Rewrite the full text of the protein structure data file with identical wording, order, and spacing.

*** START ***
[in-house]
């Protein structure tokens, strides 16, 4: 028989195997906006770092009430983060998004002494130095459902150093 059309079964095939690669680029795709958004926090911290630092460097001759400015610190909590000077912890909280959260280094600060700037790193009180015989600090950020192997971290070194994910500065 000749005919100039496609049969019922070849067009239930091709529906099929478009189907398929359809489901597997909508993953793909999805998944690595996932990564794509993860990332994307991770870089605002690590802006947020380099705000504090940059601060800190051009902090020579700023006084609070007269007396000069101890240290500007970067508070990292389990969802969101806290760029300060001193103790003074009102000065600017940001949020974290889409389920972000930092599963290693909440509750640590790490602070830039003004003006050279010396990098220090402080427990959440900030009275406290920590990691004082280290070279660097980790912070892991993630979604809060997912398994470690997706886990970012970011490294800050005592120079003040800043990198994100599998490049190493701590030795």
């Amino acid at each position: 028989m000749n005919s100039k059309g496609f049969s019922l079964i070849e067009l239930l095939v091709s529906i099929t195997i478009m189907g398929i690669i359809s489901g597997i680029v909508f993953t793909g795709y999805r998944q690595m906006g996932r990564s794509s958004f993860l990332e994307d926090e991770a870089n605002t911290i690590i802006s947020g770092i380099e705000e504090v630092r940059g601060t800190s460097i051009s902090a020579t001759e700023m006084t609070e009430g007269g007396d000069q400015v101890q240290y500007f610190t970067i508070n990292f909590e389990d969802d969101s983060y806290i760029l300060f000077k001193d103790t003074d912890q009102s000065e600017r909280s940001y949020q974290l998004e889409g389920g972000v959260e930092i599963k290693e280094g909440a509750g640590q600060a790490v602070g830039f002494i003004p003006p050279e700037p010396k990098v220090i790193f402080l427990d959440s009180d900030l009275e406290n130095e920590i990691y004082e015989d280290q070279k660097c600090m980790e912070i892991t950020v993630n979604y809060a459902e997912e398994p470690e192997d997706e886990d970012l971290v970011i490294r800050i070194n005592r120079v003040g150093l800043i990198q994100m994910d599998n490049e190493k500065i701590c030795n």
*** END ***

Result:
[in-house]
């Protein structure tokens, strides 16, 4: 028989195997906006770092009430983060998004002494130095459902150093 059309079964095939690669680029795709958004926090911290630092460097001759400015610190909590000077912890909280959260280094600060700037790193009180015989600090950020192997971290070194994910500065 000749005919100039496609049969019922070849067009239930091709529906099929478009189907398929359809489901597997909508993953793909999805998944690595996932990564794509993860990332994307991770870089605002690590802006947020380099705000504090940059601060800190051009902090020579700023006084609070007269007396000069101890240290500007970067508070990292389990969802969101806290760029300060001193103790003074009102000065600017940001949020974290889409389920972000930092599963290693909440509750640590790490602070830039003004003006050279010396990098220090402080427990959440900030009275406290920590990691004082280290070279660097980790912070892991993630979604809060997912398994470690997706886990970012970011490294800050005592120079003040800043990198994100599998490049190493701590030795």
């Amino acid at each position: 028989m000749n005919s100039k059309g496609f049969s019922l079964i070849e067009l239930l095939v091709s529906i099929t195997i478009m189907g398929i690669i359809s489901g597997i680029v909508f993953t793909g795709y999805r998944q690595m906006g996932r990564s794509s958004f993860l990332e994307d926090e991770a870089n605002t911290i690590i802006s947020g770092i380099e705000e504090v630092r940059g601060t800190s460097i051009s902090a020579t001759e700023m006084t609070e009430g007269g007396d000069q400015v101890q240290y500007f610190t970067i508070n990292f909590e389990d969802d969101s983060y806290i760029l300060f000077k001193d103790t003074d912890q009102s000065e600017r909280s940001y949020q974290l998004e889409g389920g972000v959260e930092i599963k290693e280094g909440a509750g640590q600060a790490v602070g830039f002494i003004p003006p050279e700037p010396k990098v220090i790193f402080l427990d959440s009180d900030l009275e406290n130095e920590i990691y004082e015989d280290q070279k660097c600090m980790e912070i892991t950020v993630n979604y809060a459902e997912e398994p470690e192997d997706e886990d970012l971290v970011i490294r800050i070194n005592r120079v003040g150093l800043i990198q994100m994910d599998n490049e190493k500065i701590c030795n």